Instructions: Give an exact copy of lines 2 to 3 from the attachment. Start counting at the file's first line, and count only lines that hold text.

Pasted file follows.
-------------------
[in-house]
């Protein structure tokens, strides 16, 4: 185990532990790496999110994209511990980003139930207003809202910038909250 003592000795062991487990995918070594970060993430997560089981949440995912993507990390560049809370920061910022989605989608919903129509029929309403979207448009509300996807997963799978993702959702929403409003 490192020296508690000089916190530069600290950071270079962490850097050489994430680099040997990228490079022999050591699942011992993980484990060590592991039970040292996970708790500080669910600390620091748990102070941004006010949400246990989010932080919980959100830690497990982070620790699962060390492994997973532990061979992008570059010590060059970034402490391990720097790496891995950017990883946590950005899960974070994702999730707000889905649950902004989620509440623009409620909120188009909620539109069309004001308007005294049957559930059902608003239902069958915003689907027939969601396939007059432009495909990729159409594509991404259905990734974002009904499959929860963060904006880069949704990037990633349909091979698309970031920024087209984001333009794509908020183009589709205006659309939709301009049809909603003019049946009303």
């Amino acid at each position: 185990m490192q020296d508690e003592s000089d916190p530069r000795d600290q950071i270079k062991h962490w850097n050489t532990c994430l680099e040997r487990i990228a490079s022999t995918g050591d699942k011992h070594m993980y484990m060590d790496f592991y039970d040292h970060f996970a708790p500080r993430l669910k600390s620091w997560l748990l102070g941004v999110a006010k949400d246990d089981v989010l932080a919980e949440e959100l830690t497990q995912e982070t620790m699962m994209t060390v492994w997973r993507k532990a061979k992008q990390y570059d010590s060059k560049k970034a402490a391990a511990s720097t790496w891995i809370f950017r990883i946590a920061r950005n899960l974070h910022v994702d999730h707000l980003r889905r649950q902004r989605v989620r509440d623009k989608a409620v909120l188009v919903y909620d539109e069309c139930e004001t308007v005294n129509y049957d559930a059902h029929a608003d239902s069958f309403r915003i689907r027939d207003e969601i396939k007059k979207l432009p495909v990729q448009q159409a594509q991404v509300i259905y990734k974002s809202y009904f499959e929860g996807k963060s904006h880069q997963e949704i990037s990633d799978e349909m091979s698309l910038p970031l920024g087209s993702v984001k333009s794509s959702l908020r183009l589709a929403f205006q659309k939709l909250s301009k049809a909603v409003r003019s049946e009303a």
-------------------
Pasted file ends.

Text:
């Protein structure tokens, strides 16, 4: 185990532990790496999110994209511990980003139930207003809202910038909250 003592000795062991487990995918070594970060993430997560089981949440995912993507990390560049809370920061910022989605989608919903129509029929309403979207448009509300996807997963799978993702959702929403409003 490192020296508690000089916190530069600290950071270079962490850097050489994430680099040997990228490079022999050591699942011992993980484990060590592991039970040292996970708790500080669910600390620091748990102070941004006010949400246990989010932080919980959100830690497990982070620790699962060390492994997973532990061979992008570059010590060059970034402490391990720097790496891995950017990883946590950005899960974070994702999730707000889905649950902004989620509440623009409620909120188009909620539109069309004001308007005294049957559930059902608003239902069958915003689907027939969601396939007059432009495909990729159409594509991404259905990734974002009904499959929860963060904006880069949704990037990633349909091979698309970031920024087209984001333009794509908020183009589709205006659309939709301009049809909603003019049946009303």
């Amino acid at each position: 185990m490192q020296d508690e003592s000089d916190p530069r000795d600290q950071i270079k062991h962490w850097n050489t532990c994430l680099e040997r487990i990228a490079s022999t995918g050591d699942k011992h070594m993980y484990m060590d790496f592991y039970d040292h970060f996970a708790p500080r993430l669910k600390s620091w997560l748990l102070g941004v999110a006010k949400d246990d089981v989010l932080a919980e949440e959100l830690t497990q995912e982070t620790m699962m994209t060390v492994w997973r993507k532990a061979k992008q990390y570059d010590s060059k560049k970034a402490a391990a511990s720097t790496w891995i809370f950017r990883i946590a920061r950005n899960l974070h910022v994702d999730h707000l980003r889905r649950q902004r989605v989620r509440d623009k989608a409620v909120l188009v919903y909620d539109e069309c139930e004001t308007v005294n129509y049957d559930a059902h029929a608003d239902s069958f309403r915003i689907r027939d207003e969601i396939k007059k979207l432009p495909v990729q448009q159409a594509q991404v509300i259905y990734k974002s809202y009904f499959e929860g996807k963060s904006h880069q997963e949704i990037s990633d799978e349909m091979s698309l910038p970031l920024g087209s993702v984001k333009s794509s959702l908020r183009l589709a929403f205006q659309k939709l909250s301009k049809a909603v409003r003019s049946e009303a």